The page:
I've seen a few people adding new soundtracks to old films over the years. It's an interesting idea but I reckon it's really hard to get right. Some highlights/lowlights from my experience:
- aPAtT performed a live soundtrack to the 1922 silent classic Nosferatu. You can download it here. Their soundtrack is great, partly cos they've got a wide selection of sounds they can do (from melodic to abstract, etc) and cos the music changes well with the scene-changes and atmosphere-changes. There's a brilliant bit near the end where two different sorts of "travelling" music overlap each other, while the film shows us two different journeys happening in parallel. And the scary climax of the film has a really great accompaniment, really worth seeing.
- A few years ago I saw [Faust](http://en.wikipedia.org/wiki/Faust_(band%29) soundtracking Nosferatu (i.e. the same film as aPAtT), which was less good, to be honest - they seemed to be enjoying themselves too much making music, and didn't make enough of an attempt to attach to the contours of the film.
- I think the worst attempt I saw was someone soundtracking The Big Lebowski. The reason it's so bad is that The Big Lebowski is such a verbal film, it's all about what people are saying, but the new soundtrack only included the occasional snippet of what people were saying. So we watch lots of people with their mouths moving, wonder what they're saying, and what the music's got to do with it.
- Over Christmas BBC4 showed the original [King Kong](http://en.wikipedia.org/wiki/King_Kong_(1933_film%29), with Rob Da Bank soundtracking it with various records. This was sometimes pointless but sometimes great. Often the soundtrack was oblivious to scene-changes or mood-changes: for example some chill music despite a scene that started chill and got exciting. Near the end there were some great choices: "It had to be you" came in as KK re-discovered Fay Wray. And despite KK being a non-silent film, the voices aren't so important, almost everything's there in the action.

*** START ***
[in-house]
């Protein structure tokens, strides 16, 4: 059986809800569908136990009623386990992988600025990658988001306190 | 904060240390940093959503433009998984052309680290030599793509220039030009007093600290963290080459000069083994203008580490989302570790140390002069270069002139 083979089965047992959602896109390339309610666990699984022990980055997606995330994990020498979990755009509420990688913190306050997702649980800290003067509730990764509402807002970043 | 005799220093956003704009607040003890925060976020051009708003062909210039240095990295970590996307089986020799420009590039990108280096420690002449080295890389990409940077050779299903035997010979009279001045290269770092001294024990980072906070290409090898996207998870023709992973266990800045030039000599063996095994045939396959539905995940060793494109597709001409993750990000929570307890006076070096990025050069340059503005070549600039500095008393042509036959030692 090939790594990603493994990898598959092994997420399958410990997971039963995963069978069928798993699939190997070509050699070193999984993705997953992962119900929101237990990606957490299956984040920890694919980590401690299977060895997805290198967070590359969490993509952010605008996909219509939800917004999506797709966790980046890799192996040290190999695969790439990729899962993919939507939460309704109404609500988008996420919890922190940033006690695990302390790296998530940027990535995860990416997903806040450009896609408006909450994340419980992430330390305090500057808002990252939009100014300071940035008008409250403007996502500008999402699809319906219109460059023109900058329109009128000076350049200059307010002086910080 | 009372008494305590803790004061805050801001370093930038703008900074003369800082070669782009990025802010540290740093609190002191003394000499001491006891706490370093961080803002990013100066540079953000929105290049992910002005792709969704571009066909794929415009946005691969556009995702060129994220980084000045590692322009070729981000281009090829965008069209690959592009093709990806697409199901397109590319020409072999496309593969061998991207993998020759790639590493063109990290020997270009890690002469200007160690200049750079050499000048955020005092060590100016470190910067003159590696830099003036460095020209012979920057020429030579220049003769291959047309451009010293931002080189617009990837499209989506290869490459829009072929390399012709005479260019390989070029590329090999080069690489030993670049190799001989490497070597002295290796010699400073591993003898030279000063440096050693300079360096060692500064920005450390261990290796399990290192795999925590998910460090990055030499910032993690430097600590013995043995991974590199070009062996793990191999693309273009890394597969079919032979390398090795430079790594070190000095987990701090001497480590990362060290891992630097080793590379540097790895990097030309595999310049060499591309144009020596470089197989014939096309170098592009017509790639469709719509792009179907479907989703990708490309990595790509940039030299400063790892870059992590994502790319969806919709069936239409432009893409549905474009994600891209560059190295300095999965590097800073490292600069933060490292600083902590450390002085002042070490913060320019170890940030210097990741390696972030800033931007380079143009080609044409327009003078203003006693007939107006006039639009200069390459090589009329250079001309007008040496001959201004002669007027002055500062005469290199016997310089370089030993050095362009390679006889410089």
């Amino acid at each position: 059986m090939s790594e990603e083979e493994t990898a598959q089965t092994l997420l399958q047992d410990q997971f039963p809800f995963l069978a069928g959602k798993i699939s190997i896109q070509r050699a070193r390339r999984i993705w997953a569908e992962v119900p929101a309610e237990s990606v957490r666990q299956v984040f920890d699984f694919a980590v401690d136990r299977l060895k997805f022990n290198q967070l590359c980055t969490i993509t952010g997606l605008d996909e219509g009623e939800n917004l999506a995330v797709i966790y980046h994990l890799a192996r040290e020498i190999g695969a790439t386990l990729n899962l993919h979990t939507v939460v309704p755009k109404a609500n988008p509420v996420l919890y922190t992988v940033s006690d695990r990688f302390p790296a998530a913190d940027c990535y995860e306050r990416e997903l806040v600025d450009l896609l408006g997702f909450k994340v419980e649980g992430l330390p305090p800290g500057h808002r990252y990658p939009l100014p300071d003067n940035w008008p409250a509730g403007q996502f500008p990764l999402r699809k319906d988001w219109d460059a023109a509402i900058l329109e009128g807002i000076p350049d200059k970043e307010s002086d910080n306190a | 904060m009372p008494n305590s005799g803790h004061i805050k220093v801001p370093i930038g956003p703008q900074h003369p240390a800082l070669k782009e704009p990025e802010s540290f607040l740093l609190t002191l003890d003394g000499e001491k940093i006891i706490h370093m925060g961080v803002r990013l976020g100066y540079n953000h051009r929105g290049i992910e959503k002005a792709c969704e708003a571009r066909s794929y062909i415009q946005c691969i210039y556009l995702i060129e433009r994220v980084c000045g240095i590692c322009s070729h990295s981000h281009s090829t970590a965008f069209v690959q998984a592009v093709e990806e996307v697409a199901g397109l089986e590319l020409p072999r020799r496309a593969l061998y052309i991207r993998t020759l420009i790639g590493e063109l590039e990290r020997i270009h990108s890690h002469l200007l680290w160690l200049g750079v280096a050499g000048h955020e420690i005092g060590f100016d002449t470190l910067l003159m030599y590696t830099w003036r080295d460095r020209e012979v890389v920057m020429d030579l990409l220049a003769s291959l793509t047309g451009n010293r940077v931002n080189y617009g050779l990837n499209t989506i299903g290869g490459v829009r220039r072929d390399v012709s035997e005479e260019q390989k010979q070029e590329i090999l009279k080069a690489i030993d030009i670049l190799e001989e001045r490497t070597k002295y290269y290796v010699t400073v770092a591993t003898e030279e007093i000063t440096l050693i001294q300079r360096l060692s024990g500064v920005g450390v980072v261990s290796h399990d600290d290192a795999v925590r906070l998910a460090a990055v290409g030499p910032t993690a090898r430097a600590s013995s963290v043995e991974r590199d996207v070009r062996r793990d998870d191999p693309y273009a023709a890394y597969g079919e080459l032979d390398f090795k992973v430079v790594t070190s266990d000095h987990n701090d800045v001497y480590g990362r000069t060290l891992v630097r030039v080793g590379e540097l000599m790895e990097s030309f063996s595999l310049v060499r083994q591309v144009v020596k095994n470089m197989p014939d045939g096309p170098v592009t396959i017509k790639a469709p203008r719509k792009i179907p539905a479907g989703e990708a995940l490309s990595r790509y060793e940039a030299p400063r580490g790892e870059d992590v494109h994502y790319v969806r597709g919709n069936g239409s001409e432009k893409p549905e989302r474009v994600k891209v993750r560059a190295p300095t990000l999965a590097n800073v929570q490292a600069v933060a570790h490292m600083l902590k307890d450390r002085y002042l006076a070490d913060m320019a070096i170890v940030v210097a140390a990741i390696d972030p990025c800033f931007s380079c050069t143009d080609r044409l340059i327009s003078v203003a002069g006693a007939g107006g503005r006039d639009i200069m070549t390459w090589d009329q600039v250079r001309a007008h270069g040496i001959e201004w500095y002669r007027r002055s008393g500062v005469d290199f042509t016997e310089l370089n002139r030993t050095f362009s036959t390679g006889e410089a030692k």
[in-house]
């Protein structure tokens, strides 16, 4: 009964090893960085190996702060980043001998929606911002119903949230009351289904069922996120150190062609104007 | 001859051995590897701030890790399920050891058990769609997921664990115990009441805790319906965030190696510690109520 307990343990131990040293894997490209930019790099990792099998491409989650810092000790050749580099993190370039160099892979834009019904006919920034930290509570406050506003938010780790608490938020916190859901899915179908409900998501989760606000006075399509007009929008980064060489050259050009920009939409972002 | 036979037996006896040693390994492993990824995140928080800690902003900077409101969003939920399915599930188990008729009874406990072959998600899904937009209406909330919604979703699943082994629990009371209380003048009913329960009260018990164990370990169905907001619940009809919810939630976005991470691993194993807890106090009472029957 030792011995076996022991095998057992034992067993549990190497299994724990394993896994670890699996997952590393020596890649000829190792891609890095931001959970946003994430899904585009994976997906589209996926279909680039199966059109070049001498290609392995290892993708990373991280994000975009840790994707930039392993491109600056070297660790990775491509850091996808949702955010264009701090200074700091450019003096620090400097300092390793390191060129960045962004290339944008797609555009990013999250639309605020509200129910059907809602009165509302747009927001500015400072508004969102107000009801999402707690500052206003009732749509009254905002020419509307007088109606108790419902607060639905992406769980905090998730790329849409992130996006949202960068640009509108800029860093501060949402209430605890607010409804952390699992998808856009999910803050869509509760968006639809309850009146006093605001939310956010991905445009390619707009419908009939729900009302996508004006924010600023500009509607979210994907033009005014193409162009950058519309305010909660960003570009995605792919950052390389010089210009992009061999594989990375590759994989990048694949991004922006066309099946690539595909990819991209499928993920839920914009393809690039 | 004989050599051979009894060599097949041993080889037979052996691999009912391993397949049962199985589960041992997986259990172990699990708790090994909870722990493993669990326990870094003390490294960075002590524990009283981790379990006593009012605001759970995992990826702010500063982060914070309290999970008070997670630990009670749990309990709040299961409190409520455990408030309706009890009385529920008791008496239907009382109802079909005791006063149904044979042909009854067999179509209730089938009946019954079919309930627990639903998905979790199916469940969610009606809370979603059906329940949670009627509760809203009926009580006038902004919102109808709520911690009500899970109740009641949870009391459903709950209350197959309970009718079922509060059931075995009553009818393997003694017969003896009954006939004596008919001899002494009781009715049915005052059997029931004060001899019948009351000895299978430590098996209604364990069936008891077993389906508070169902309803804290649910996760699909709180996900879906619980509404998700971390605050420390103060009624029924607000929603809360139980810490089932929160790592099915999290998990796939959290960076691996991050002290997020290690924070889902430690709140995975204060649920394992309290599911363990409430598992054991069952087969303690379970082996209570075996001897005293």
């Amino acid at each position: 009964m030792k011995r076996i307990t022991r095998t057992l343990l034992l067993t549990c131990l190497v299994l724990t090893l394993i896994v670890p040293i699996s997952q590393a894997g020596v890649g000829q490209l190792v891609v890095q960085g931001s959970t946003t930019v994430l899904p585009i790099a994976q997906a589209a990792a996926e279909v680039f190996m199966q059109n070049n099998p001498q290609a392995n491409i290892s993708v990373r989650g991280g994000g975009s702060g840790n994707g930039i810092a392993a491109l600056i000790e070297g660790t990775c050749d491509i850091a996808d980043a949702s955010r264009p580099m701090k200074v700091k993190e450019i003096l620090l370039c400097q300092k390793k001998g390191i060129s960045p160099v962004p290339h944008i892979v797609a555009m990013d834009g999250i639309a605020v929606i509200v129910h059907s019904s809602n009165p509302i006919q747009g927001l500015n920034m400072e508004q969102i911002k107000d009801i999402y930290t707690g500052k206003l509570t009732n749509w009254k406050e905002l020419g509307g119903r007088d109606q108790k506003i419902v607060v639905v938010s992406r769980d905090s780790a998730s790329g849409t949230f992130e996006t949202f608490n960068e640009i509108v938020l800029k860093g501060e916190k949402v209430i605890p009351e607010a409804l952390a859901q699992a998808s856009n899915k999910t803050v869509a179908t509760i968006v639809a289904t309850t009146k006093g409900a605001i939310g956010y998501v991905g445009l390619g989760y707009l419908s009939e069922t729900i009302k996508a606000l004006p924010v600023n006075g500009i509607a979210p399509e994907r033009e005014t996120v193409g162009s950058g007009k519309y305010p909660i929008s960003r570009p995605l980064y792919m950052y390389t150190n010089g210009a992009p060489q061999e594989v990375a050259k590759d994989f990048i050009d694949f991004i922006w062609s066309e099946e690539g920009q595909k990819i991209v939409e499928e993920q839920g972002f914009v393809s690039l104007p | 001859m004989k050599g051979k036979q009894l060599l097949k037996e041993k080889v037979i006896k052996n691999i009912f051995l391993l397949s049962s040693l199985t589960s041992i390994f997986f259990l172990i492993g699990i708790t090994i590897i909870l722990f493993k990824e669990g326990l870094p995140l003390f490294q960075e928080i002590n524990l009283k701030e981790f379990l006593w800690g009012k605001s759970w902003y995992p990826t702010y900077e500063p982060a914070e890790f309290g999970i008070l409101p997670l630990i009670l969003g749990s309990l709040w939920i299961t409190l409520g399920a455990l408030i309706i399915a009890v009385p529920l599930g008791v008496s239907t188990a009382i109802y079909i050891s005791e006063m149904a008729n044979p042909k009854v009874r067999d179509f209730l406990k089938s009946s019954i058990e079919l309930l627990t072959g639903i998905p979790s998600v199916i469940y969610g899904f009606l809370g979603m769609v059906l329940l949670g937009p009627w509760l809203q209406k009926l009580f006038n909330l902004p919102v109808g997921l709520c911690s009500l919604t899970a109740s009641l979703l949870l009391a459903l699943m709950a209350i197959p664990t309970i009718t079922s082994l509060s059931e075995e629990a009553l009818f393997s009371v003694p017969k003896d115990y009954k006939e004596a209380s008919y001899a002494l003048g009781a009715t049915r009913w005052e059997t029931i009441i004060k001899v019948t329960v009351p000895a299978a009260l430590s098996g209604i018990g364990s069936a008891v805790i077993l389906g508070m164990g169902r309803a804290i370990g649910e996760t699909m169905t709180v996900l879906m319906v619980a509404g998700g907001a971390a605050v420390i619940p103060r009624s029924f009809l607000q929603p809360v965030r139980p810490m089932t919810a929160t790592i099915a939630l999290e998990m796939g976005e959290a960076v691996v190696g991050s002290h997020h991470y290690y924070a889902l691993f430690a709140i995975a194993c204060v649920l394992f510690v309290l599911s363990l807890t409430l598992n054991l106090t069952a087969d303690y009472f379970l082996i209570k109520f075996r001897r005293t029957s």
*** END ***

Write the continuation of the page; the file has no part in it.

- I saw RLF soundtrack some Godzilla stuff. This was pretty good (my favourite memory is the zappy sounds which happened when jets of flame came out of monsters' mouths). One thing which is a bit of a cheat is that it was a kind of edited-Godzilla-highlights (I think) rather than a full film, so he didn't need to make sure we were following the plot or anything. It meant it wasn't dull though!
- Oh and I also have a DVD of Wizards of the Lost Kingdom with 3 alternative soundtracks by Billy Ruffian crew. There's some great moments in there, though it's a while since I watched that - but again, Wizards is one of those films where you don't really need the voices since the action and the bizarre interjections from stock footage are all you need to know.
There's quite a variety of approaches - for example, should the soundtrack faithfully support the film (which I think is what aPAtT's does), or should it be ironical and playful, suggesting reinterpretations (which Rob da Bank did here and there)?
I do think there are some "rules" which you can generally derive about this business. As usual rules are good for breaking, but here are some suggestions:
- The soundtrack must fit to the broad contours of the film, reacting to things like dramatic changes in mood. Often you can deliberately contradict the intentions of the film, fine, but if there's no association in the contours then you get an icky sort of audio-visual dissocation: my ears aren't watching the same film as my eyes are.
- It's handy to mimic physical events in the soundtrack. All of the above do this: jets of fire cause zappy sounds, bell-like sounds happen when someone in the film hits a gong or a bell, gunshots ring out. It's pretty easy to do, and reduces the dissociation I mentioned above, but it's not compulsory, and it can be gimmicky if overused.
- People can't watch a full-length film without a plot (which is what happened with The Big Lebowski re-do). If you can't mix crucial bits of voice into the new soundtrack (e.g. cos of pollution from the old one) then perhaps you could give us some selected subtitles? Thanks.
- The standard stuff about how to score a film still applies - e.g. themes that can return later on, pushing and pulling the musical density. I think aPAtT's soundtrack does this nicely, one of the reasons it's a good un.